There is a significant flaw in the incentive regulation plans adopted by the various states. When a monopolist is deregulated before competition takes hold, the result is an unregulated monopoly.
One of the concerns that incentive regulation was supposed to address was the absence, in cost-based regulation, of rewards for efficiency. Under traditional regulation, if a less efficient firm had higher costs, regulators authorized higher rates. A firm that used innovation to become a more efficient provider of existing services, or to offer new services, would receive no more or less financial benefit than a firm that was not innovative at all. The key benefit of traditional regulation was that the monopolist had no incentive to reduce customer service, since the cost would always be recovered in rates.
On a purely theoretical level, there is nothing wrong with a regulatory policy that is designed to encourage efficiency and innovation. Nor is there anything wrong with a regulatory strategy intended to produce a substantial upgrade in the quality and capability of the telephone network.
But it was a mistake for regulators to simply trust that competition would develop immediately, bringing better and more efficient service, and multi-billion dollar investments in new networks. Yet that, in essence, is what happened. Profits and prices were subject to much less regulation. Regulators expected the additional revenue that the Bells were able to generate in this relaxed regulatory environment to finance construction of a fiber optic network. But without competition, the Bells kept the excess revenue, and there was no accountability to ensure that they actually built the networks they had promised to build.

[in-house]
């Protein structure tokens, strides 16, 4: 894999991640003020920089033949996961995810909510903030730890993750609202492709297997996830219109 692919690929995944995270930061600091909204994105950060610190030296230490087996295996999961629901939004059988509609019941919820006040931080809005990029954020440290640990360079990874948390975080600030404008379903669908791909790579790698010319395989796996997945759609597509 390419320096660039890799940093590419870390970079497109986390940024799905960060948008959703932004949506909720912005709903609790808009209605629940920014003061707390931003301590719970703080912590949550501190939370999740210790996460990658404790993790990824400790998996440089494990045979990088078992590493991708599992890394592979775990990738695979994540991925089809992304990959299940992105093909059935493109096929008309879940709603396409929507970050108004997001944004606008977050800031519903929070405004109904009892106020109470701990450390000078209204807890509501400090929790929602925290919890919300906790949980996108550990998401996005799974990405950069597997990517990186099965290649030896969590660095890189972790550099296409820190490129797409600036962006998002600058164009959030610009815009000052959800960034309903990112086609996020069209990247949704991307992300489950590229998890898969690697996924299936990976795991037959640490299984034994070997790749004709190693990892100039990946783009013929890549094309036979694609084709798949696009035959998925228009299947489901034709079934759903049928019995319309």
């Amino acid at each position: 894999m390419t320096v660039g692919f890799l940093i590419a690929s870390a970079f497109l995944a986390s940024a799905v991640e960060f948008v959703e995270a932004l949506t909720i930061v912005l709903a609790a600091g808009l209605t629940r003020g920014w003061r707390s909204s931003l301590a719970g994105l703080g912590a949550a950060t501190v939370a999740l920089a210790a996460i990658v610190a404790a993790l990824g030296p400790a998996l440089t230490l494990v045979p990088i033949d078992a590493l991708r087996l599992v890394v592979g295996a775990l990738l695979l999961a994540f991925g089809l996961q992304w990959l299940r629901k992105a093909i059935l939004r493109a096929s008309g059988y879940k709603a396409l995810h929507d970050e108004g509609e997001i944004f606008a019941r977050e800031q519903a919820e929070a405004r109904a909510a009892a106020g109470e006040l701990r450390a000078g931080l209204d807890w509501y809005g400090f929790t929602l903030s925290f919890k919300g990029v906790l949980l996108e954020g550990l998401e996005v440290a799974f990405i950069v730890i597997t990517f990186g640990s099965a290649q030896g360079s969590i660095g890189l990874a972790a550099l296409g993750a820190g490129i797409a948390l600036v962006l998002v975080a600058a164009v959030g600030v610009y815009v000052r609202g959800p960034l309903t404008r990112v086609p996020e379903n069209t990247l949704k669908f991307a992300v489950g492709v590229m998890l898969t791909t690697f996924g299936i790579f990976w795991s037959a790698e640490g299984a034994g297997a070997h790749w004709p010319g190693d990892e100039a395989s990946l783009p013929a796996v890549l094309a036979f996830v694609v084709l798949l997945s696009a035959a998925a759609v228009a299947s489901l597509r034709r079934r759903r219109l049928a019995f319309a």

If the Bells were confronted with actual and substantial competition in the local service market, it might have been reasonable to allow issues such as service quality and the pace of deployment of advanced telecommunications capabilities to be determined by the market. But there has not yet been any substantial local exchange competition, particularly for residential customers.
The Bells' failure to deploy the promised fiber optic networks was a major blow to America's digital future. If the Bells had kept their promises, almost half of America's households and the vast majority of U.S. schools would already have access to a fully interactive high-speed network. Instead, only about 500,000 have been wired to the fiber optic network, less than 5% of the 50 million Internet users in the U.S. subscribe to high-speed Internet service today, and there are four times as many cable modem subscribers as DSL subscribers. In fact, it was the growing demand for cable broadband that finally motivated the Bells to launch aggressive plans to rollout DSL service. And now that they've jumped on the high-bandwidth bandwagon, there is mounting evidence that the Bells are doing everything possible to put competitive DSL providers at a disadvantage.